Aim: To establish if serial Hepascore tests (referred to as delta Hepascore) in those with chronic hepatitis C (CHC) correlate with the increase and/or decrease in risk of liver related complications.
Methods: Three hundred and forty-six CHC patients who had two Hepascore tests performed were studied. During 1944 patient years follow-up 28 (8.1%) reached an endpoint. The Hepascore is a serum test that provides clinically useful data regarding the stage of liver fibrosis and subsequent clinical outcomes in chronic liver disease.
Results: Patients with a baseline Hepascore > 0.75 had a significantly increased rate of reaching a composite endpoint consisting of hepatocellular carcinoma, liver death, and/or decompensation (P < 0.001). In those with an initial Hepascore > 0.75, a subsequent improved Hepascore showed a significantly decreased risk for the composite endpoint (P = 0.004). There were no negative outcomes in those with a stable or improved delta Hepascore. The minimum time between tests that was found to give a statically significant result was in those greater than one year (P = 0.03).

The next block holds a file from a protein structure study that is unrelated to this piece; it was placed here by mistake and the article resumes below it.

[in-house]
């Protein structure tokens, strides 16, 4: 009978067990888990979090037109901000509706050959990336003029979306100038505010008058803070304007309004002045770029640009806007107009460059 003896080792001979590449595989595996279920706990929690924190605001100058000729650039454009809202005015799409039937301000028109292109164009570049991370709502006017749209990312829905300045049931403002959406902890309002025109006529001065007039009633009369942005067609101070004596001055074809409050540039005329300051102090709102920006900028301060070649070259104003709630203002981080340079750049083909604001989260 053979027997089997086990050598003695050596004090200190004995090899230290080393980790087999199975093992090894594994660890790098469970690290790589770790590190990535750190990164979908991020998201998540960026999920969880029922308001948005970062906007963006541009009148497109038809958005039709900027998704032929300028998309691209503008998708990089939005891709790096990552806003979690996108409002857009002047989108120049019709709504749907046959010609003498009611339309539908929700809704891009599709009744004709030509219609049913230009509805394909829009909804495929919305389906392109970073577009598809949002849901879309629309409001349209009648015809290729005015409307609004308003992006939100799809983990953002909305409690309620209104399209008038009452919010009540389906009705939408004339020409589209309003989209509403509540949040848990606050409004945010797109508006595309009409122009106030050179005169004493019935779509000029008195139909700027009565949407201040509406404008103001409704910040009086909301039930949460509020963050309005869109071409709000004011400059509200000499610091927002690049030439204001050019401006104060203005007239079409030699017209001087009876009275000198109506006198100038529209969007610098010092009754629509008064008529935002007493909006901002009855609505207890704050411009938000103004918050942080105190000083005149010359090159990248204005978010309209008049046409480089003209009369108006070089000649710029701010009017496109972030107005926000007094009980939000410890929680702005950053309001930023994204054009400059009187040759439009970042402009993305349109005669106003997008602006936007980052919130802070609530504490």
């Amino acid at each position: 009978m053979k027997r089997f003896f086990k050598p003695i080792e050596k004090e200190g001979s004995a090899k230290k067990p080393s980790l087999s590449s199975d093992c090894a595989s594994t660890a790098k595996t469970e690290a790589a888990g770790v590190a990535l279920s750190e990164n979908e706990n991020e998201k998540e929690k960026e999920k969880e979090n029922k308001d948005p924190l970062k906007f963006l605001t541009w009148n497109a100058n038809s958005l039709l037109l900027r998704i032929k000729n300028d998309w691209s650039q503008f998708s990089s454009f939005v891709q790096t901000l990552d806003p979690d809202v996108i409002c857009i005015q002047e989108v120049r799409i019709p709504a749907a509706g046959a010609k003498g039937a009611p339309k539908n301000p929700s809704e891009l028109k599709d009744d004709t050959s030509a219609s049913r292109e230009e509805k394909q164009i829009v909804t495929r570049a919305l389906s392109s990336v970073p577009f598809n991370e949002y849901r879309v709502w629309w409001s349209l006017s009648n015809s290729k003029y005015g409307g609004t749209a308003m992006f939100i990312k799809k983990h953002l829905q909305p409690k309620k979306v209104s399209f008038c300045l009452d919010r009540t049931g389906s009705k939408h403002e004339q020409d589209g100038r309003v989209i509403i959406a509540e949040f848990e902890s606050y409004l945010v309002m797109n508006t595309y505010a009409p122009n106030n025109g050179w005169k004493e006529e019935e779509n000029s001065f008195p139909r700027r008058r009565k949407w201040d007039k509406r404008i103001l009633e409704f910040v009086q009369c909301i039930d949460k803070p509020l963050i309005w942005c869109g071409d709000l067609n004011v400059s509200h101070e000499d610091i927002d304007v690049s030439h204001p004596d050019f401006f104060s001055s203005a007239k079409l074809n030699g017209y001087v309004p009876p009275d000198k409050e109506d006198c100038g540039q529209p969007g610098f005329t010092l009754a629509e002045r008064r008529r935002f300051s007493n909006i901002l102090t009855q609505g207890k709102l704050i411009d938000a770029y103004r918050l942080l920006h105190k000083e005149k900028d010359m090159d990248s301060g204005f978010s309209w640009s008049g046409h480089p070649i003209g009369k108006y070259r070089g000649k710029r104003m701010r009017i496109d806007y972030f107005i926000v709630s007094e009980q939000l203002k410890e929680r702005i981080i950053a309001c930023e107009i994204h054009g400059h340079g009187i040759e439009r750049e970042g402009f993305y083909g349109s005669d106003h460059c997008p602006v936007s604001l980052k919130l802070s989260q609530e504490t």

Conclusion: In conclusion, Hepascore is an accurate predictor of liver related mortality and liver related morbidity in CHC patients. Of note, we have found that there is a decreased risk of mortality and morbidity in CHC patients when the patient has an improving delta Hepascore. Repeat Hepascore tests, when performed at a minimum one-year interval, may be of value in routine clinical practice to predict liver related clinical outcomes and to guide patient management.
Keywords: Chronic; Direct acting antivirals; Hepatitis C; Prognosis; Serum.